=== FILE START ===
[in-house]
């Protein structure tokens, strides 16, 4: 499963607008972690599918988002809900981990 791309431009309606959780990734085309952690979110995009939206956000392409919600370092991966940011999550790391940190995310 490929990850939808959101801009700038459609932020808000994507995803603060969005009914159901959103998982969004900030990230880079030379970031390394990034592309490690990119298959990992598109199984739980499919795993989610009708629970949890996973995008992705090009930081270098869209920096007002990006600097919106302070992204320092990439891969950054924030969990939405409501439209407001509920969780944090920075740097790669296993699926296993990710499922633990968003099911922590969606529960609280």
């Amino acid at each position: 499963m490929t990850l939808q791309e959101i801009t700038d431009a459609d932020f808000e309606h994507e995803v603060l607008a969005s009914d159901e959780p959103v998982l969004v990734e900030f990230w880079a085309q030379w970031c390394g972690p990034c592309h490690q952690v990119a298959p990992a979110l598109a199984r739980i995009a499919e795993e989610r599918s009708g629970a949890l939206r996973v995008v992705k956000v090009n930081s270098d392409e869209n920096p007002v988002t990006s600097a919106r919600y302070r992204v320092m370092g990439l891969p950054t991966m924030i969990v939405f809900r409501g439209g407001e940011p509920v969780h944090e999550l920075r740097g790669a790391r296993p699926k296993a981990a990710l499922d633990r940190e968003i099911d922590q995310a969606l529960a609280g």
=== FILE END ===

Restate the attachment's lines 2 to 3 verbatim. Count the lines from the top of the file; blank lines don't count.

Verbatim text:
């Protein structure tokens, strides 16, 4: 499963607008972690599918988002809900981990 791309431009309606959780990734085309952690979110995009939206956000392409919600370092991966940011999550790391940190995310 490929990850939808959101801009700038459609932020808000994507995803603060969005009914159901959103998982969004900030990230880079030379970031390394990034592309490690990119298959990992598109199984739980499919795993989610009708629970949890996973995008992705090009930081270098869209920096007002990006600097919106302070992204320092990439891969950054924030969990939405409501439209407001509920969780944090920075740097790669296993699926296993990710499922633990968003099911922590969606529960609280």
């Amino acid at each position: 499963m490929t990850l939808q791309e959101i801009t700038d431009a459609d932020f808000e309606h994507e995803v603060l607008a969005s009914d159901e959780p959103v998982l969004v990734e900030f990230w880079a085309q030379w970031c390394g972690p990034c592309h490690q952690v990119a298959p990992a979110l598109a199984r739980i995009a499919e795993e989610r599918s009708g629970a949890l939206r996973v995008v992705k956000v090009n930081s270098d392409e869209n920096p007002v988002t990006s600097a919106r919600y302070r992204v320092m370092g990439l891969p950054t991966m924030i969990v939405f809900r409501g439209g407001e940011p509920v969780h944090e999550l920075r740097g790669a790391r296993p699926k296993a981990a990710l499922d633990r940190e968003i099911d922590q995310a969606l529960a609280g």